BEND, Ore. (AP) - Across the 2.5 million acres of federal forestland in Central Oregon, the U.S. Forest Service has identified 1,900 sites infested with plants and weeds that shouldn't be there. And the agency has developed a plan to deal with each site.
The Forest Service plan means nearly every level of government - federal, state and local - has new direction in the fight to rid the High Desert ecosystem of plants that don't belong.
"It's one of the greatest threats to Oregon's ecosystems, quality of life and economy," said Lisa DeBruyckere, Oregon Invasive Species Council coordinator. "They displace native plants and wildlife, and they do that and become firmly established. That's what they're good at."
Once weeds spread through an area, they're expensive to get rid of, DeBruyckere said. Noxious weeds cost Oregon an estimated $125 million a year, according to an Oregon State University report.
"It's a pay-now or pay-later situation," she said.
Invasive plants like spotted knapweed and medusahead are an ongoing problem in the Deschutes and Ochoco national forests, said Beth Peer with the Forest Service, but experts have said the agency can get a handle on weeds in Central Oregon - if it takes action. "We want to get started on this and make sure we can get things under control," she said.
Currently, the Deschutes and Ochoco national forests only have permission to use a handful of herbicides to treat the weeds, she said. A new plan, which analyzes the environmental impact of 10 herbicides and outlines which ones should be used on different sites, will help step up the agencies' efforts to treat about 15,000 acres.
Each herbicide has rules for its use, including the distance from a stream and whether crews should spray it onto vegetation or swab it onto individual plants.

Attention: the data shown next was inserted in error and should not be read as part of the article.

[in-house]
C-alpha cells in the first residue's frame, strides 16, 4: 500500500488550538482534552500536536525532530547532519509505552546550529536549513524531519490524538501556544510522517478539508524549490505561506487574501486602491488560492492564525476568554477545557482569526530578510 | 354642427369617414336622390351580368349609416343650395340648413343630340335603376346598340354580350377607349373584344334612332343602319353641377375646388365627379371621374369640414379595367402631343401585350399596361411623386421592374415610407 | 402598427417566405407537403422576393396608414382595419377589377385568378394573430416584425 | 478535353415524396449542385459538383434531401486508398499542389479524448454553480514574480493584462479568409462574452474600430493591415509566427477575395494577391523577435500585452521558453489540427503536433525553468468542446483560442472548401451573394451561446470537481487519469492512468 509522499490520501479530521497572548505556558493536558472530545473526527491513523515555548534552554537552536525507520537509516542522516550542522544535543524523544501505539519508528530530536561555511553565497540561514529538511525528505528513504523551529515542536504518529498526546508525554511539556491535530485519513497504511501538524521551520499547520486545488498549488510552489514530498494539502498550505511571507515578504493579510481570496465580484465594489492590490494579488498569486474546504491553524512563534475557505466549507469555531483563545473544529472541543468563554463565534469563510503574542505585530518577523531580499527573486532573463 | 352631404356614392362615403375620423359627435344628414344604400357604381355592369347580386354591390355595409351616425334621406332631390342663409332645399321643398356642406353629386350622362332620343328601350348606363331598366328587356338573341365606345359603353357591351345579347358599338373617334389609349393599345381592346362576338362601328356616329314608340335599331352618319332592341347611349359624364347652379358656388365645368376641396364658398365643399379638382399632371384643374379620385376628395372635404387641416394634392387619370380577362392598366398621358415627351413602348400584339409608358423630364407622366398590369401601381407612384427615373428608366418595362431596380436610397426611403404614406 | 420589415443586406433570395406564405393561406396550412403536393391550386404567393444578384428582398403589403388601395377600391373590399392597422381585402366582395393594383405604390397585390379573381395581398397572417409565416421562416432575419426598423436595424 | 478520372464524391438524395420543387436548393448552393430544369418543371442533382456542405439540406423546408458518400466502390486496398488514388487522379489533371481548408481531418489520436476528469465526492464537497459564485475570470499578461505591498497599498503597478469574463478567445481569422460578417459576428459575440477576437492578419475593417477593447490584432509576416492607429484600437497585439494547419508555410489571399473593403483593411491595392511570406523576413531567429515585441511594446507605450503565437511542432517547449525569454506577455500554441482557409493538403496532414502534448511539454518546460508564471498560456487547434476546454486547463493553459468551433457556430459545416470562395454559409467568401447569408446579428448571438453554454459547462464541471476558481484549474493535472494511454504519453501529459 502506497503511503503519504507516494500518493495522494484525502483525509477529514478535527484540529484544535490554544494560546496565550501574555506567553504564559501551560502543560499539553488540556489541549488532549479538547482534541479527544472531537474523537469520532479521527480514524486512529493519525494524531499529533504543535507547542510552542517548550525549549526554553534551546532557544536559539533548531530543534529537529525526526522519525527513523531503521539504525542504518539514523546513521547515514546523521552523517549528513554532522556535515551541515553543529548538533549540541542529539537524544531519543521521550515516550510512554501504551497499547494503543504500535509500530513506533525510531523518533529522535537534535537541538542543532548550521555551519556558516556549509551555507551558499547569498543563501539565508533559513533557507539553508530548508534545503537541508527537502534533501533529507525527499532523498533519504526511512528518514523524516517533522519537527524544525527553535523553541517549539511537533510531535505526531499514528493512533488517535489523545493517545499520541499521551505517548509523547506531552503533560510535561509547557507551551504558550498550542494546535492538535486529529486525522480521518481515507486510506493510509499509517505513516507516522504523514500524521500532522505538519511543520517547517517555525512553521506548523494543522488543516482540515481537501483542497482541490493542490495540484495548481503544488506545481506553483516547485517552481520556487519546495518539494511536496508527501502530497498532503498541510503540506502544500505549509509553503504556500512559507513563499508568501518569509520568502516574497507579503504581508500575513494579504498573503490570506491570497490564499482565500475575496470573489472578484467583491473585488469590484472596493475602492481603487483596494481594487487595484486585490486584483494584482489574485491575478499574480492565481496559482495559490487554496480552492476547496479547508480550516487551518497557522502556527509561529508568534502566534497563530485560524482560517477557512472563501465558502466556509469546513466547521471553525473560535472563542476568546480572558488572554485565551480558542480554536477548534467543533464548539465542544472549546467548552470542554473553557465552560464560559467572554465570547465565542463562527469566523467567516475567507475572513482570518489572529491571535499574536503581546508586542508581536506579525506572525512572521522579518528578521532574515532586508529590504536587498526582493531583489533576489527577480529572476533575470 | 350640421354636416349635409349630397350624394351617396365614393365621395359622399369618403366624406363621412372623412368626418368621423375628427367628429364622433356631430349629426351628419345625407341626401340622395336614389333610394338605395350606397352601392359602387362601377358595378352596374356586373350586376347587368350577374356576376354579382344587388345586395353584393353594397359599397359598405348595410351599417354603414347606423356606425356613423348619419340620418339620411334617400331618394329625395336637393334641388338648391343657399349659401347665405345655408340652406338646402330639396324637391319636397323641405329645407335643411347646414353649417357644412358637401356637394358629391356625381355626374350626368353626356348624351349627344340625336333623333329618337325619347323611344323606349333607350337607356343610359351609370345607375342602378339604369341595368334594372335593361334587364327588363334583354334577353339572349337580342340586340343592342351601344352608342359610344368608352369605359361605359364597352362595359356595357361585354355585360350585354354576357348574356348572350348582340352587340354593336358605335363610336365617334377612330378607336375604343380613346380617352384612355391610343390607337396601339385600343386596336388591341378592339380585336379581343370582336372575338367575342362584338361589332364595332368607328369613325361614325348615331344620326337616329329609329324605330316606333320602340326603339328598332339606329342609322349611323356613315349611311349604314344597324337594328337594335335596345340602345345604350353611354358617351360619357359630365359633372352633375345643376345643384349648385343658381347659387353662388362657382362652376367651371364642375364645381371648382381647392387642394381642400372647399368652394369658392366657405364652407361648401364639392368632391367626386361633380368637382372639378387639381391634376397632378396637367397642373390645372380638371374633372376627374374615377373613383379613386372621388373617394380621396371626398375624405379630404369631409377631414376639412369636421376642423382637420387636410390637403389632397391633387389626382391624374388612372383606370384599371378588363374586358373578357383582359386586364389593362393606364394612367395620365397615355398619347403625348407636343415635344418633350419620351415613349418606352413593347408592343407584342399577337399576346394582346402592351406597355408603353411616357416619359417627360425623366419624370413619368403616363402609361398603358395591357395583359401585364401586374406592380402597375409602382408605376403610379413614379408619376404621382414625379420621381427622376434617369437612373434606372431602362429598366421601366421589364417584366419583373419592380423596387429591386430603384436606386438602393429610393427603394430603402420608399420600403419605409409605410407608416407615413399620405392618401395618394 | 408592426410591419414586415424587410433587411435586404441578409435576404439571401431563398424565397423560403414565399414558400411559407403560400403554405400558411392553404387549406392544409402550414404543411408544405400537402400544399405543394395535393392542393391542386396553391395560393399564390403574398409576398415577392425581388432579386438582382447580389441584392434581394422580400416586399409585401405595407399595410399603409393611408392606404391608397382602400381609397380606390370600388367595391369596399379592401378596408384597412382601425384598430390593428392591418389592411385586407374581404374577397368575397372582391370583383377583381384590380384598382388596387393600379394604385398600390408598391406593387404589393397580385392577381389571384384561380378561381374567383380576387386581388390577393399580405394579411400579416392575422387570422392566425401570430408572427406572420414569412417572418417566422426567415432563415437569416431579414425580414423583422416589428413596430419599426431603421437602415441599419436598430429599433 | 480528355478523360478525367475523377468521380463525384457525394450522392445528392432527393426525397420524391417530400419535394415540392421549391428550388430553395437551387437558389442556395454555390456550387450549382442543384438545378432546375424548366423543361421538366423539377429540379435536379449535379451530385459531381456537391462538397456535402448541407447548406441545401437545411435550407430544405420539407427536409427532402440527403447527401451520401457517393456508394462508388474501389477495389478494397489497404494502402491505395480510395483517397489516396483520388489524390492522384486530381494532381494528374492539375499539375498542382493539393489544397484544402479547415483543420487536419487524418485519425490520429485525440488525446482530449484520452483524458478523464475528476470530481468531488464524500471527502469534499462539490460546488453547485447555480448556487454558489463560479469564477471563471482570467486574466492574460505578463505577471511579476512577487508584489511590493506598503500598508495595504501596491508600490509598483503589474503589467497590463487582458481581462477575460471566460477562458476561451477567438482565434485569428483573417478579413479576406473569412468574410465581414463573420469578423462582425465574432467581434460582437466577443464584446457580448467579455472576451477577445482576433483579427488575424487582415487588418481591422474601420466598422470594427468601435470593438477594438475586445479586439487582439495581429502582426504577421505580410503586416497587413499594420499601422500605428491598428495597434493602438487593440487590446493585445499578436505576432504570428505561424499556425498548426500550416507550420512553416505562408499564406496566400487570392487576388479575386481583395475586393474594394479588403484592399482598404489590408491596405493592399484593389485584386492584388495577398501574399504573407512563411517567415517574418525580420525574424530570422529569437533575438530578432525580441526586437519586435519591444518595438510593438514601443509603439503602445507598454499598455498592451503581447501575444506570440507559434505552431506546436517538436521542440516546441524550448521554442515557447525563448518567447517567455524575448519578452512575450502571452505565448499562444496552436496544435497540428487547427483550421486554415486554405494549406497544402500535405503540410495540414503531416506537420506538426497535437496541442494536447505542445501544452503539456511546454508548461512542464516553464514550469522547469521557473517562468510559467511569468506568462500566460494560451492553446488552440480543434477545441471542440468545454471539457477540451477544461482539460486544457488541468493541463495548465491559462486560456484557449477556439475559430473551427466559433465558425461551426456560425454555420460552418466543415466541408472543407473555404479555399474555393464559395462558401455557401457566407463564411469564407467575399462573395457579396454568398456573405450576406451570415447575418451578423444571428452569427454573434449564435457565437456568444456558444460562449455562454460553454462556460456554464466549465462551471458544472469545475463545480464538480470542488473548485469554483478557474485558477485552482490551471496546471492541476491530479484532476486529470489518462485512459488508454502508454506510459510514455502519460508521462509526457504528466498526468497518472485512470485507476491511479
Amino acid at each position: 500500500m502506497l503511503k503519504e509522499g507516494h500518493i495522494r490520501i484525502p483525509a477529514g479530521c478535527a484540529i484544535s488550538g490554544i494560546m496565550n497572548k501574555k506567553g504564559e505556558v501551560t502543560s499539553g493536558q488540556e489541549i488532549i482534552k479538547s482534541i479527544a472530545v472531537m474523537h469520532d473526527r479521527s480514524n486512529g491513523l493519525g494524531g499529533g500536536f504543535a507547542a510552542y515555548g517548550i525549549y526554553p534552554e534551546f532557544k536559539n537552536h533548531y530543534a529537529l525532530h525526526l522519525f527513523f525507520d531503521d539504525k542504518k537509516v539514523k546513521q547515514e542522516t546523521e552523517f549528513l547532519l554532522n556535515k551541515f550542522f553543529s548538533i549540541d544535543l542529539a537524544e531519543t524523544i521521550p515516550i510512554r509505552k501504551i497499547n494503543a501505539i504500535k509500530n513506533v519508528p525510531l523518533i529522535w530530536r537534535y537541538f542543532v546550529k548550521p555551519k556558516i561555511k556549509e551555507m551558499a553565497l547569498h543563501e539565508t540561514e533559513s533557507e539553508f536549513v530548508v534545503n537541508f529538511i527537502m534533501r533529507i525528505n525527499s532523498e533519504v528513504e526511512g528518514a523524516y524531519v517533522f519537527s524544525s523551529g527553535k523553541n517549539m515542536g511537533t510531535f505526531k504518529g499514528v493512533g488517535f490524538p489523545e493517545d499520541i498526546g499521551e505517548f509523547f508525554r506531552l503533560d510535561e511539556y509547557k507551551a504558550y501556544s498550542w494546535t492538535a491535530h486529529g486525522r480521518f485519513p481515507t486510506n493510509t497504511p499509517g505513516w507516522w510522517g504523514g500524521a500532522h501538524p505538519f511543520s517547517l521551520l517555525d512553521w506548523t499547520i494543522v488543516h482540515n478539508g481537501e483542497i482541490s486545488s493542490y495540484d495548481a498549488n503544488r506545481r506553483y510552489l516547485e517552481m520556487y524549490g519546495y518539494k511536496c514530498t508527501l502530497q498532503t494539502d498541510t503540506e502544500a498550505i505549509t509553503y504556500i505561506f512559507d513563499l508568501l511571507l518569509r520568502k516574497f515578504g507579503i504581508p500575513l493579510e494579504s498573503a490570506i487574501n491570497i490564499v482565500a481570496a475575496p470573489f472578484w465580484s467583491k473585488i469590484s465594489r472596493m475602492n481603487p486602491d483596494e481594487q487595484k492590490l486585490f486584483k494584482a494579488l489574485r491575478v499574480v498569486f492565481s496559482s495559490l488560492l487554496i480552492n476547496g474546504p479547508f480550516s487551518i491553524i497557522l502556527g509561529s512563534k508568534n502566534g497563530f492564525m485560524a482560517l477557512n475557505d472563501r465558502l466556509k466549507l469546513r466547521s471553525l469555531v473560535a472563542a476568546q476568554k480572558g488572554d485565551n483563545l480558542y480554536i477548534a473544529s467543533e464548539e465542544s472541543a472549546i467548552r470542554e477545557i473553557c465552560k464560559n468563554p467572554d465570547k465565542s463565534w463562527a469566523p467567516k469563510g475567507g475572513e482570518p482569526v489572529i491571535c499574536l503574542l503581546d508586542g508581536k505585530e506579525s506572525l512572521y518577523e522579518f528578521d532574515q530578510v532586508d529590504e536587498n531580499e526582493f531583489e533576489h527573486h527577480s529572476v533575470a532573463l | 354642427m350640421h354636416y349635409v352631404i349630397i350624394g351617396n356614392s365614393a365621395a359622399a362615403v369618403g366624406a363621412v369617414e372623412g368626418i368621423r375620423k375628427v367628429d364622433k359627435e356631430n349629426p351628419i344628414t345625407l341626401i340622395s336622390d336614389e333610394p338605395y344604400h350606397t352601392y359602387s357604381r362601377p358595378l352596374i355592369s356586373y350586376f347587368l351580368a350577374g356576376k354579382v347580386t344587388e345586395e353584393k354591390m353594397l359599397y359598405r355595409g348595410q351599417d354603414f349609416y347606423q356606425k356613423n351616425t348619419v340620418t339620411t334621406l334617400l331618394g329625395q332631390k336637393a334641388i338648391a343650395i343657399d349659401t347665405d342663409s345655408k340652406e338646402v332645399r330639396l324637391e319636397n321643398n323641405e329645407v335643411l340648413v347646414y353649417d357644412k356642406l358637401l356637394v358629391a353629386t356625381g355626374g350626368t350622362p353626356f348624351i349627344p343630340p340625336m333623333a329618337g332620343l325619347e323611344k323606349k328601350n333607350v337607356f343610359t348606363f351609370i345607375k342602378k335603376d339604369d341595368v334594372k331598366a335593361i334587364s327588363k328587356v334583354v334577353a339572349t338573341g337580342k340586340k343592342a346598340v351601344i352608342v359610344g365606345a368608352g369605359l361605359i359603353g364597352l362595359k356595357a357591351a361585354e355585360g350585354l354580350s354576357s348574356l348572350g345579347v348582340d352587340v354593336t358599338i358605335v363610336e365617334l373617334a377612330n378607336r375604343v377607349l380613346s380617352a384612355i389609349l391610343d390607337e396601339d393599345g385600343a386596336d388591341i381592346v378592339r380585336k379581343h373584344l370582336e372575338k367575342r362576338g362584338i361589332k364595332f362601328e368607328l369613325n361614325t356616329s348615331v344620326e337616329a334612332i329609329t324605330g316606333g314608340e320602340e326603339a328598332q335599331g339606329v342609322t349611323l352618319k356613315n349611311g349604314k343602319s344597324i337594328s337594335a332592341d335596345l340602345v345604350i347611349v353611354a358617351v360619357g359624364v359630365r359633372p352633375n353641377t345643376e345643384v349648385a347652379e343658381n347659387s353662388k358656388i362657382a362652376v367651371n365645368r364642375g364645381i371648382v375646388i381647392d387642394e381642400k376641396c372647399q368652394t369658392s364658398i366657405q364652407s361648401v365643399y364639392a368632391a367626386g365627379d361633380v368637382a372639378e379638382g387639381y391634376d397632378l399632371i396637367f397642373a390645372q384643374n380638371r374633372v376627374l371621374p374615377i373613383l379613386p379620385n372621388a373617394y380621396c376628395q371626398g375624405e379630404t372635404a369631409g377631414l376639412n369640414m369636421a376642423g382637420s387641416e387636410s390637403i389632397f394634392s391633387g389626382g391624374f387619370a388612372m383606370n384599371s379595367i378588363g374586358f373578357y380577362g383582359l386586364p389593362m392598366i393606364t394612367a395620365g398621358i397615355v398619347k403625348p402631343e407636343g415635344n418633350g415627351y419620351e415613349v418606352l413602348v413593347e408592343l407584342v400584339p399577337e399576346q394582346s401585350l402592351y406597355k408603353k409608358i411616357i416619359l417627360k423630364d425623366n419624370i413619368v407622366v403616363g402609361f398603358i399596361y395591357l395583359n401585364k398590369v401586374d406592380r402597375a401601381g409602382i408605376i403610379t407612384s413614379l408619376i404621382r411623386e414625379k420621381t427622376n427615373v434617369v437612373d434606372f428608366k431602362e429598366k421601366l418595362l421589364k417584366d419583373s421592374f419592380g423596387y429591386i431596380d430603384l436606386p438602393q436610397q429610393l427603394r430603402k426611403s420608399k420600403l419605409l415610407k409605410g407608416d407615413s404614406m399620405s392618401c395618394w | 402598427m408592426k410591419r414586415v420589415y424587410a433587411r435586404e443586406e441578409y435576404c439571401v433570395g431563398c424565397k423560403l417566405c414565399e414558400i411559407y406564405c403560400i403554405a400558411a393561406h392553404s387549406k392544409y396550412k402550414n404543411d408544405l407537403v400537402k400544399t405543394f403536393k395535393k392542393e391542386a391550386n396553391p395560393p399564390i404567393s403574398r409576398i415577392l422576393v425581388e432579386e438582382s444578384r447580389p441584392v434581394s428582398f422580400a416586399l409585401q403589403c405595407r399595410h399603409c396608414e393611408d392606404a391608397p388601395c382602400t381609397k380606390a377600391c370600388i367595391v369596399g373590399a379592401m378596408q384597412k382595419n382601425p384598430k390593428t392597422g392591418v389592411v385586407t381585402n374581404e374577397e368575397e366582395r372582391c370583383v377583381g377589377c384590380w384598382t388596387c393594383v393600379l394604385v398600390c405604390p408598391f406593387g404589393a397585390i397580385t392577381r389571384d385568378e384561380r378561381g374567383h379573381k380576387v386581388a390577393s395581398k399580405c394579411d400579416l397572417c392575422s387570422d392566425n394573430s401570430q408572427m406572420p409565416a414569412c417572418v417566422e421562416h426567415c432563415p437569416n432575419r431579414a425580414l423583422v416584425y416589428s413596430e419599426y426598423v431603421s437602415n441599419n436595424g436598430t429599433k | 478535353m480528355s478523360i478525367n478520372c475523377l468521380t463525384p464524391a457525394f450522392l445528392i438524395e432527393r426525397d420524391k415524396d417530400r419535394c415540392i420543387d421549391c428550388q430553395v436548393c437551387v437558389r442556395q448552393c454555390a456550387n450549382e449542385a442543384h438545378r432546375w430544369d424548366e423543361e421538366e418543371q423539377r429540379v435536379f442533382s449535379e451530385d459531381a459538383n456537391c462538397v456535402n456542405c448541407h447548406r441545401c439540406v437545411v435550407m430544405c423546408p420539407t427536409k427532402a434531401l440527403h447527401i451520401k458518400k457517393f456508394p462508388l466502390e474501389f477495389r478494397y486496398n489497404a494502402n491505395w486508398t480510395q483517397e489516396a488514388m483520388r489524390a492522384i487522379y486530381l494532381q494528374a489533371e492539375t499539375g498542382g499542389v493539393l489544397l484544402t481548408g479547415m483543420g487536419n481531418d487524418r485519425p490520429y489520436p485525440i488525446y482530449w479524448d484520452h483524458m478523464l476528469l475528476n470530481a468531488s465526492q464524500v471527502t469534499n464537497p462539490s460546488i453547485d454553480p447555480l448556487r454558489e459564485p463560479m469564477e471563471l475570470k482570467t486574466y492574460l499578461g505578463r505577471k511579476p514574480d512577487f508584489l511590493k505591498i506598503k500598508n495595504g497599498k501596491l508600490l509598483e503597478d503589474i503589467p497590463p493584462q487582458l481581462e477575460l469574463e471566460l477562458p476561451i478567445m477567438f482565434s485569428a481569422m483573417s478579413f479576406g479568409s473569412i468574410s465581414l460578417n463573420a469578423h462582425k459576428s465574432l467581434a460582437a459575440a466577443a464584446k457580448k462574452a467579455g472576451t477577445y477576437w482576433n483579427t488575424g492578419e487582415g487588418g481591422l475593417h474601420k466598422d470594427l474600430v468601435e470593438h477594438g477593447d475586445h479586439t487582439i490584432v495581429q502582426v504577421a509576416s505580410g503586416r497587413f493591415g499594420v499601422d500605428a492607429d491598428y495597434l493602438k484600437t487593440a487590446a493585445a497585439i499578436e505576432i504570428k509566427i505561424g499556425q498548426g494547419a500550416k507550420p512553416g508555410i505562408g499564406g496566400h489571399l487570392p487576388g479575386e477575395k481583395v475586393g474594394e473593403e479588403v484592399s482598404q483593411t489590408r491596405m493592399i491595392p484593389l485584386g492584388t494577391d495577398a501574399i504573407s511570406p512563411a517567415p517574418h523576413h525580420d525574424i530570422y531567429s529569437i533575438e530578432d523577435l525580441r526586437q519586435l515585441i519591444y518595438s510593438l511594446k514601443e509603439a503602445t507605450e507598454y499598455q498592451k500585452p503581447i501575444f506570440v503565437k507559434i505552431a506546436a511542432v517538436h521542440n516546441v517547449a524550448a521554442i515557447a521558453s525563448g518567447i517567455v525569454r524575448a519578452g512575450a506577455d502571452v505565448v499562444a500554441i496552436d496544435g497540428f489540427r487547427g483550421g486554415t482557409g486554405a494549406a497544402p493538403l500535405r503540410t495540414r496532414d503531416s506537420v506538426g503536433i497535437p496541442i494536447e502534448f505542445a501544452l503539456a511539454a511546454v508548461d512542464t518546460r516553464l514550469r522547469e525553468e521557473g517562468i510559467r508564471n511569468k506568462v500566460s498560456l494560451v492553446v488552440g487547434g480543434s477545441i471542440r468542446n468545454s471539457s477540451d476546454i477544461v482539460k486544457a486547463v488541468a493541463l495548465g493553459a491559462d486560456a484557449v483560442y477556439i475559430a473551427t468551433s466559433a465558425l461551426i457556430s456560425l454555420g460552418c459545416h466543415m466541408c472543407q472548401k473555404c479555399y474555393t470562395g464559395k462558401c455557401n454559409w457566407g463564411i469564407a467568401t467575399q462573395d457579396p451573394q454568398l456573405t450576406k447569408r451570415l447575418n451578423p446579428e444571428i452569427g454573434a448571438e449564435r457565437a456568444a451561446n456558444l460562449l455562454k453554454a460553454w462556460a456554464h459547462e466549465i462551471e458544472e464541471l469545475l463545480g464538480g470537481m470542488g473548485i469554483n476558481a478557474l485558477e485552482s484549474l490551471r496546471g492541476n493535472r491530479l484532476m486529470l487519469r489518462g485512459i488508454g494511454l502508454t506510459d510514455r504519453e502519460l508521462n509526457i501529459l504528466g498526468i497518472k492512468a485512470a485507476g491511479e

Each weed site is identified with nearby sensitive native vegetation and waterways and a ranking of the top three herbicides to target the invasive species.
"This is really going to go a long way in helping us get a handle on this," Peer said. The Forest Service is currently taking public comments on the draft plan.
The region's national forests need a new set of tools to help combat invasive weeds, said Maret Pajutee, Sisters Ranger District ecologist. Currently, if weeds pop up in a new area, the only option is to send out crews to pull plants by hand.
"Crews are out every summer pulling their hearts out in the heat, trying to get a handle on the weeds we have," she said. "We cannot keep up with manual control, so it will be very beneficial to have a number of control methods available to us."
The Invasive Plants Treatment Plan also outlines an "early detection, rapid response" strategy, Peer said. "If you spot a small population, you can treat it quickly instead of going to another year or so of planning, while those are spreading," she said.
Tackling invasive weed problems early is also a goal of the Oregon Invasive Species Council, DeBruyckere said - the council is working with The Nature Conservancy to develop a quick response plan. And the Oregon Legislature approved a bill this session that would use $350,000 from all-terrain vehicle funds to allow the state to respond to invasive species emergencies - the council is currently defining what an emergency is, she said.
At the Deschutes County level, vegetation manager Dan Sherwin is responding to residents' weed-related concerns - he got three calls in one morning alone. While state rules say property owners are responsible for getting rid of invasive species on their land, Deschutes County doesn't have procedures or policies in place for enforcing those rules, Sherwin said.
And even though the county hasn't budgeted money for an enforcement program, Sherwin said he will often go out and talk to people about removing weeds.
"I don't like to say, 'No, I can't do anything,"' he said.
With a shrinking work crew due to budget constraints, the city of Bend has had to cut back on its weed-eradication program, said Hardy Hanson, street division manager. Instead, the Bend Beautification Program is tackling the issue of weeds in medians and roundabouts.
"That's going to be a big help, hopefully," Hanson said.